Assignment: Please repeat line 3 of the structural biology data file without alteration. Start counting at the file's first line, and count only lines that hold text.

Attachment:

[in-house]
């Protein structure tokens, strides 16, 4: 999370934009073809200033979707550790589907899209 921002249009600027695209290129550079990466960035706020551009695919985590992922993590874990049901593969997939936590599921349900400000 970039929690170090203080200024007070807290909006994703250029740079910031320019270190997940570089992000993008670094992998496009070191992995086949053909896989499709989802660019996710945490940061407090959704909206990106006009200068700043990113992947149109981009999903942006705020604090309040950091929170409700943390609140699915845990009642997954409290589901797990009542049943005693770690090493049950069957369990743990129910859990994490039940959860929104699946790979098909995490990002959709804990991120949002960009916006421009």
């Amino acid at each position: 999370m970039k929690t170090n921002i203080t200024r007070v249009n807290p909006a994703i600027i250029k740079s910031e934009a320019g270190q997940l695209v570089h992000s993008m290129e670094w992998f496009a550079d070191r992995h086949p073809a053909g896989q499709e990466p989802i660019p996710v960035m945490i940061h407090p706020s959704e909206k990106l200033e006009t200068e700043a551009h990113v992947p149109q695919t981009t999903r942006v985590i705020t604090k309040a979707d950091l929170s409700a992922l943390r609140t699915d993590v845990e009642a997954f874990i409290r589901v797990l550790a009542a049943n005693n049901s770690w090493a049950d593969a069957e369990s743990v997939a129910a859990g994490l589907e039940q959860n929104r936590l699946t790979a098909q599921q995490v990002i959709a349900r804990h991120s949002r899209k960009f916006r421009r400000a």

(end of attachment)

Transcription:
């Amino acid at each position: 999370m970039k929690t170090n921002i203080t200024r007070v249009n807290p909006a994703i600027i250029k740079s910031e934009a320019g270190q997940l695209v570089h992000s993008m290129e670094w992998f496009a550079d070191r992995h086949p073809a053909g896989q499709e990466p989802i660019p996710v960035m945490i940061h407090p706020s959704e909206k990106l200033e006009t200068e700043a551009h990113v992947p149109q695919t981009t999903r942006v985590i705020t604090k309040a979707d950091l929170s409700a992922l943390r609140t699915d993590v845990e009642a997954f874990i409290r589901v797990l550790a009542a049943n005693n049901s770690w090493a049950d593969a069957e369990s743990v997939a129910a859990g994490l589907e039940q959860n929104r936590l699946t790979a098909q599921q995490v990002i959709a349900r804990h991120s949002r899209k960009f916006r421009r400000a």